Not to be used in
- Children under 12 years of age, unless on the advice of a doctor.
- Broken skin or open wounds.
- Areas of skin affected by acne vulgaris.
- Areas of skin infected with viruses (eg herpes simplex, chickenpox), fungi (eg thrush, ringworm, athlete's foot) or bacteria (eg impetigo). You should not use this cream on the skin of the groin, genitals or between the toes unless directed by your doctor, as these are common sites of fungal infections.
- Areas of skin affected by psoriasis or seborrhoeic dermatitis, as these conditions require advice and care from a doctor.
This medicine should not be used if you are allergic to one or any of its ingredients. Please inform your doctor or pharmacist if you have previously experienced such an allergy.
If you feel you have experienced an allergic reaction, stop using this medicine and inform your doctor or pharmacist immediately.
Pregnancy and breastfeeding
Certain medicines should not be used during pregnancy or breastfeeding. However, other medicines may be safely used in pregnancy or breastfeeding providing the benefits to the mother outweigh the risks to the unborn baby. Always inform your doctor if you are pregnant or planning a pregnancy, before using any medicine.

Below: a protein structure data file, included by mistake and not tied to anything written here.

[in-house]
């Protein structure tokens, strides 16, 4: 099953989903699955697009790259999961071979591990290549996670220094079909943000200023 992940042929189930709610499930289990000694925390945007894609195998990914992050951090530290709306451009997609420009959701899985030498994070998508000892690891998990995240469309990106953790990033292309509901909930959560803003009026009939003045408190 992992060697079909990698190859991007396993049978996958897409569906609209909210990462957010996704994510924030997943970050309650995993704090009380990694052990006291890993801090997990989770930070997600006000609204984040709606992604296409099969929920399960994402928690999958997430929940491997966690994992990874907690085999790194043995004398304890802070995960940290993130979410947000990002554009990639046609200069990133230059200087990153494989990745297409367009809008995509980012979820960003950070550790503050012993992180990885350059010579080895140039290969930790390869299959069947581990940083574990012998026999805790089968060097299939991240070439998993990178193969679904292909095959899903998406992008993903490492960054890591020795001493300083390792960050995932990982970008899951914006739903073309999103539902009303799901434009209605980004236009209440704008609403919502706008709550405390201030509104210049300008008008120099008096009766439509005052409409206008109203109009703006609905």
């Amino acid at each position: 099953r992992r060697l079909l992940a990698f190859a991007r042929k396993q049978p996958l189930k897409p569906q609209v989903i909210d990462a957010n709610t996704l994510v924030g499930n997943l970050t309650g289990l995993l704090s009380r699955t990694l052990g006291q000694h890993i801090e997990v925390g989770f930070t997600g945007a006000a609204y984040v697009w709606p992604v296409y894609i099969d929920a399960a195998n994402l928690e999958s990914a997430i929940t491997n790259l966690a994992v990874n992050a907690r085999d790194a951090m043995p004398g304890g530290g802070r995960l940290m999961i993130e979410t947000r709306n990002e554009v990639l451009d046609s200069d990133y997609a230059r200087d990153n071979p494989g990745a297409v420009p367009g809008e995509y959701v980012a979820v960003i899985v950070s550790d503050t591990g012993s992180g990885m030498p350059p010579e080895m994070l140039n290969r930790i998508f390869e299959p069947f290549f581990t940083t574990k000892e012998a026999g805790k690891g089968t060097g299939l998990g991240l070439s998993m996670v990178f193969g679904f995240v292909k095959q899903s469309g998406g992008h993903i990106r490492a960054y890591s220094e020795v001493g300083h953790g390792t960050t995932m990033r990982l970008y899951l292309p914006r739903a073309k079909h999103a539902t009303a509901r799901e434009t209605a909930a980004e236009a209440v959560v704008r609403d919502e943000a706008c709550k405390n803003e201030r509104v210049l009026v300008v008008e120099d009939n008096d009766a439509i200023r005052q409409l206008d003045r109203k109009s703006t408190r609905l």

- If you are pregnant or breastfeeding you should seek medical advice from your doctor before using this medicine. This medicine should only be used during pregnancy or breastfeeding if considered essential by your doctor.
Medicines and their possible side effects can affect individual people in different ways. The following are some of the side effects that are known to be associated with this medicine. Just because a side effect is stated here does not mean that all people using this medicine will experience that or any side effect. The following are side effects that may be associated with short-term (up to seven days) use of this medicine.
- Allergic skin reactions which are rare, but the medicine should be discontinued if this occurs.
- Worsening of symptoms.
The side effects listed above may not include all of the side effects reported by the medicine's manufacturer.
For more information about any other possible risks associated with this medicine, please read the information provided with the medicine or consult your doctor or pharmacist.
How can this medicine affect other medicines?
This medicine is not known to affect other medicines. However, you should not use other corticosteroid creams or ointments, eg hydrocortisone, either prescribed or bought over-the-counter, while using this medicine, as this may increase the risk of unwanted effects.
As with all medicines, it is important to tell your doctor or pharmacist what medicines you are already using, including those bought without a prescription and herbal medicines, before you start treatment with this medicine. Similarly, check with your doctor or pharmacist before using any new medicines while using this one, to ensure that the combination is safe.